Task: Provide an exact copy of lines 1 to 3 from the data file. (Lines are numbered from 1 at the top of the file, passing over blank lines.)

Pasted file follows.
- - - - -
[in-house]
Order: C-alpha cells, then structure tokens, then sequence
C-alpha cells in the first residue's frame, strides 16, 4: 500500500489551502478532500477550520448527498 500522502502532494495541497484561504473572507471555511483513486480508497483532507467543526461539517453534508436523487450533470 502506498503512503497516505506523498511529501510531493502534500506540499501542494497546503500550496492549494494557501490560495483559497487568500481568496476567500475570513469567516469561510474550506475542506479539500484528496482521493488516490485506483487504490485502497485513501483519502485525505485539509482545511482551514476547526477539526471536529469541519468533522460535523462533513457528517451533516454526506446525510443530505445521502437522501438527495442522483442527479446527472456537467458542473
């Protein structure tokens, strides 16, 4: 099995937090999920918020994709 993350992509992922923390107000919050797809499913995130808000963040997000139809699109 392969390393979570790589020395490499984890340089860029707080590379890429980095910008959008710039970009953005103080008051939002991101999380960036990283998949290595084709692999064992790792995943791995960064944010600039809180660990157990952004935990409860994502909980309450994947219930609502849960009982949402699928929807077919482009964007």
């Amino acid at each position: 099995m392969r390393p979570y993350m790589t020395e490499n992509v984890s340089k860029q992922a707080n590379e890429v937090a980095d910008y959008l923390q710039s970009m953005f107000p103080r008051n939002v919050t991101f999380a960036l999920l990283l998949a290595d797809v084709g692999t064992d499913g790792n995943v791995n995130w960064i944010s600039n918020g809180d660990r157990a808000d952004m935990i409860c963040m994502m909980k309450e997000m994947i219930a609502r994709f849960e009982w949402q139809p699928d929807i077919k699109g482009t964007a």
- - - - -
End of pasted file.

[in-house]
Order: C-alpha cells, then structure tokens, then sequence
C-alpha cells in the first residue's frame, strides 16, 4: 500500500489551502478532500477550520448527498 500522502502532494495541497484561504473572507471555511483513486480508497483532507467543526461539517453534508436523487450533470 502506498503512503497516505506523498511529501510531493502534500506540499501542494497546503500550496492549494494557501490560495483559497487568500481568496476567500475570513469567516469561510474550506475542506479539500484528496482521493488516490485506483487504490485502497485513501483519502485525505485539509482545511482551514476547526477539526471536529469541519468533522460535523462533513457528517451533516454526506446525510443530505445521502437522501438527495442522483442527479446527472456537467458542473